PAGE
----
pepper problem

I recently planted some pepper seedlings and the new growth is coming out all "crinkly" looking....see a photo at
http://home.earthlink.net/~cabrice/pepper.html
This particular pepper is a Poblano but all my others (Bell, Cayenne, Jalepeno) are doing the same thing. This same thing happened last year and some plants recovered and some plants didn't. I took great care this year to plant in optimum soil and don't feel like I'm watering too much or too little. Can someone help me before all my pepper die?! Thanks, Craig
Add pictures here
<% if( /^image/.test(type) ){ %>
<% } %>
<%-name%>
Add image file
Upload
il 12 May 2004 20:39:33 -0700, snipped-for-privacy@lycos.com (C.A. Brice) ha scritto:

Weedkiller can affect seedlings like that. Maybe there's some in the soil?
--
Cheers,
Loki [ Brevity is the soul of wit. W.Shakespeare ]
  Click to see the full signature.
Add pictures here
<% if( /^image/.test(type) ){ %>
<% } %>
<%-name%>
Add image file
Upload
In our last fun filled episode, 12 May 2004 20:39:33 -0700, snipped-for-privacy@lycos.com (C.A. Brice) proclaimed:

It looks as though you have some sort of sucking insect. Check for aphids or whiteflies. Spraying with a soap solution would take care of the immediate problem, but you might want to look into some ladybugs or lacewings to control the pest populations.
Here's a nice site for diagnosising problems: http://www.fiery-foods.com/dave/pests1.asp
Penelope
--
"Maybe you'd like to ask the Wizard for a heart."
"ElissaAnn" < snipped-for-privacy@everybodycansing.com>
  Click to see the full signature.
Add pictures here
<% if( /^image/.test(type) ){ %>
<% } %>
<%-name%>
Add image file
Upload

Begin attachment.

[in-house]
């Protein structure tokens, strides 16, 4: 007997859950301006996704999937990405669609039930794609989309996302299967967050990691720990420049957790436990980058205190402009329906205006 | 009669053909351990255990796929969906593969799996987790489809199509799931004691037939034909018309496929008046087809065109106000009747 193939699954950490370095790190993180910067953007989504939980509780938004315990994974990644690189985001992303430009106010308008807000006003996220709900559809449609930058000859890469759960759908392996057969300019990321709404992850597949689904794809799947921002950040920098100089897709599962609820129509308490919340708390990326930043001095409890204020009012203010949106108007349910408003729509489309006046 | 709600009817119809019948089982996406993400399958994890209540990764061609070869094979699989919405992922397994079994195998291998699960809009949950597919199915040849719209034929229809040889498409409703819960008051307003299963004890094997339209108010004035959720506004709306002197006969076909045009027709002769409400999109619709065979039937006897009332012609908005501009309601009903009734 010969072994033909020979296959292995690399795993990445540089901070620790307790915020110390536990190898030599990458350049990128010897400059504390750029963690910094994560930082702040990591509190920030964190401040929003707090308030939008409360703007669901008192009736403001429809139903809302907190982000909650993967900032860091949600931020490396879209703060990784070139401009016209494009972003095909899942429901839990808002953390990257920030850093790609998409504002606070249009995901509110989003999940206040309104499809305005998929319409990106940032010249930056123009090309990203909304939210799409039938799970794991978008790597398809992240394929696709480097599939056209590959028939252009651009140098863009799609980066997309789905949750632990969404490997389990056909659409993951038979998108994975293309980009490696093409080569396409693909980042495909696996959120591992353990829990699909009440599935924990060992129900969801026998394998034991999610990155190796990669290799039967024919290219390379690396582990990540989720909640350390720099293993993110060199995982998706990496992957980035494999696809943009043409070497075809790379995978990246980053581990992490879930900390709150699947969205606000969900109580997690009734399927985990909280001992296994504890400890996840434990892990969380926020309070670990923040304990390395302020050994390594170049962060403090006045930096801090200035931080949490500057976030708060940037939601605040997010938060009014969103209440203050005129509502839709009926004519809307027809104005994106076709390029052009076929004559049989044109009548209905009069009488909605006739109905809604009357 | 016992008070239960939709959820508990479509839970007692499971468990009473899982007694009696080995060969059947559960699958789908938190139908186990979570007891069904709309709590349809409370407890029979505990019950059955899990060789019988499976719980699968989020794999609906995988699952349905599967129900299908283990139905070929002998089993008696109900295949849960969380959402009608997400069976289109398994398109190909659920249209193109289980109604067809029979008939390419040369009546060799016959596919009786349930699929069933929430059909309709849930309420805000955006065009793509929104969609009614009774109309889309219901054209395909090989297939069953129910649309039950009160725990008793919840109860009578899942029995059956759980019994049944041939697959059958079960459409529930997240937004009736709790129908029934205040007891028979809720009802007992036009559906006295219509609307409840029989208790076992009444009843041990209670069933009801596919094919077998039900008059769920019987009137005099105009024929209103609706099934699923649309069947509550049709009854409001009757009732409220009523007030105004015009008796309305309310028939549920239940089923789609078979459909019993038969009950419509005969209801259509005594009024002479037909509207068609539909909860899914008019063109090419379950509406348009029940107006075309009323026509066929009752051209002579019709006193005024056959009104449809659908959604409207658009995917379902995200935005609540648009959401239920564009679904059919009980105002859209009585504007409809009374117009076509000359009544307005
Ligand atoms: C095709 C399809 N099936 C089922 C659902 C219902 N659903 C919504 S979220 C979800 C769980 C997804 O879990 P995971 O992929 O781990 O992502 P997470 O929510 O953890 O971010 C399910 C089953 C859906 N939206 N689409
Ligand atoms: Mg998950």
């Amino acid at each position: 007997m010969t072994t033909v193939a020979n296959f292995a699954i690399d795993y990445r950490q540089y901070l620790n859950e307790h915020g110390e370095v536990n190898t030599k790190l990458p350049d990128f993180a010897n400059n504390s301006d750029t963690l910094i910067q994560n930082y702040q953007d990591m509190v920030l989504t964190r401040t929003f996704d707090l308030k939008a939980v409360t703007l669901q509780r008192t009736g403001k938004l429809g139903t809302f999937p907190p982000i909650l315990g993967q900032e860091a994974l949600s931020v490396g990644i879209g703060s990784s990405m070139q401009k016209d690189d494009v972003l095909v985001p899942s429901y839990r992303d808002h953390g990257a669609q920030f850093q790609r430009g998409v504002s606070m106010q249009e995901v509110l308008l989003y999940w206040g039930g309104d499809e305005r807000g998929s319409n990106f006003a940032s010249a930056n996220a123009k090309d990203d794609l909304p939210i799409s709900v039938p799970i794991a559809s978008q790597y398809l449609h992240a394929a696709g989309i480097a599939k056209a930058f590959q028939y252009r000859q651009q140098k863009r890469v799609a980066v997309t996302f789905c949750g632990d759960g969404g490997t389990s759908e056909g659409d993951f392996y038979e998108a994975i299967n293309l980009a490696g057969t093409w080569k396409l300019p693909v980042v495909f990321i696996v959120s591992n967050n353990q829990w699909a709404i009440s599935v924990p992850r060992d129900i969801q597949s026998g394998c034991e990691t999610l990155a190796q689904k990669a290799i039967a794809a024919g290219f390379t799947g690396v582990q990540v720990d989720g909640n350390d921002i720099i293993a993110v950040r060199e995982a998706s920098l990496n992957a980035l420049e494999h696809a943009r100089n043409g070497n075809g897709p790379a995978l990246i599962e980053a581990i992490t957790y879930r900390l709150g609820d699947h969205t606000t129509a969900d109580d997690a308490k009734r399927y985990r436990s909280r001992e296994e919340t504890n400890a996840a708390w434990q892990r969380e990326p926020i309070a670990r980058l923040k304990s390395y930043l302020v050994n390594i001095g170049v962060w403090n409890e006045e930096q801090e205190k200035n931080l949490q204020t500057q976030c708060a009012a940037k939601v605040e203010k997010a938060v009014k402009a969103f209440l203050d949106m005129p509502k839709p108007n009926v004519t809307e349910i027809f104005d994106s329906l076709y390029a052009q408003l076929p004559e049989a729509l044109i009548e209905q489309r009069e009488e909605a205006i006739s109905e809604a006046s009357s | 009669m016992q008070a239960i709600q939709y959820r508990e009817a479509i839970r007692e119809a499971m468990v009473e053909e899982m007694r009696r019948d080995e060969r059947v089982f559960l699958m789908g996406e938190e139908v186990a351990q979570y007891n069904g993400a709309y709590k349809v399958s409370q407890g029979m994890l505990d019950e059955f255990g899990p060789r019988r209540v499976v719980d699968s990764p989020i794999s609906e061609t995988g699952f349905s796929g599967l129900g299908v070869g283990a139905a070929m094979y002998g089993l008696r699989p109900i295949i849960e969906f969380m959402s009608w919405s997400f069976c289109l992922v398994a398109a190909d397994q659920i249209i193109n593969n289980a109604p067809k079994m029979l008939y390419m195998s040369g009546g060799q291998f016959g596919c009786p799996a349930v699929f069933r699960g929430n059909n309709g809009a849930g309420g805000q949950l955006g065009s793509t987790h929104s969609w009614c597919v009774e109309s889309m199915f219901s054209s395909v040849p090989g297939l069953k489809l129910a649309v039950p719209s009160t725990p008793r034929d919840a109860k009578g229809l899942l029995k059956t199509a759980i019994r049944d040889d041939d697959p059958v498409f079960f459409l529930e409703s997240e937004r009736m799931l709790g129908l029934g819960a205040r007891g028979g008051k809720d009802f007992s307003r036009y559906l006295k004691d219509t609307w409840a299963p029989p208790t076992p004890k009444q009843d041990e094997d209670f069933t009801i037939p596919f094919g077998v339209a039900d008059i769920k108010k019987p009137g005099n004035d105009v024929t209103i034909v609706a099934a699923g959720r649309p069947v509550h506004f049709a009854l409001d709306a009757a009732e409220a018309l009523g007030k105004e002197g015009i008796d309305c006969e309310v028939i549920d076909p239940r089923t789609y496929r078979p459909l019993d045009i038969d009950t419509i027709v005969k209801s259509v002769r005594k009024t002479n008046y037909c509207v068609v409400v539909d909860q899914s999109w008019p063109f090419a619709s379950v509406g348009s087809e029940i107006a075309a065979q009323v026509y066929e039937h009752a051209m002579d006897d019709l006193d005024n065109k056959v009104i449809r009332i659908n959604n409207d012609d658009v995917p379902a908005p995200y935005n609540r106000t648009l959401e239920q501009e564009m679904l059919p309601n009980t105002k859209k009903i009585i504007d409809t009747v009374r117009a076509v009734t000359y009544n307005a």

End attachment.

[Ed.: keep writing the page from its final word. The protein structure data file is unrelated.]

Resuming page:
Your link would not load for me, however in my experience what you may be encountering is the transition of the pepper plants suffering "withdrawls" from their undoubtedly high nitrogen infancy to your garden soil. Lots of growers raise those seedlings and essentially over feed them, then when you get them they don't have their "fix" of nitrogen in your soil. Most home gardeners soils are deficient in fertility, usually as a result of a lack of organic matter. My soil is heavily amended about every other year with copious amounts of compost, and even with that I can transplant peppers and for about the first month I get the "crinkly" leaves, but they soon adjust and begin to get healthy and produce like crazy. If you are interested I can provide pics of my peppers in a day or two. The varieties range from bells to habaneros and were originally planted about 1 month ago and were about 4 inches tall. You might be surprised. Tom

Add pictures here
<% if( /^image/.test(type) ){ %>
<% } %>
<%-name%>
Add image file
Upload

HomeOwnersHub.com is a website for homeowners and building and maintenance pros. It is not affiliated with any of the manufacturers or service providers discussed here. All logos and trade names are the property of their respective owners.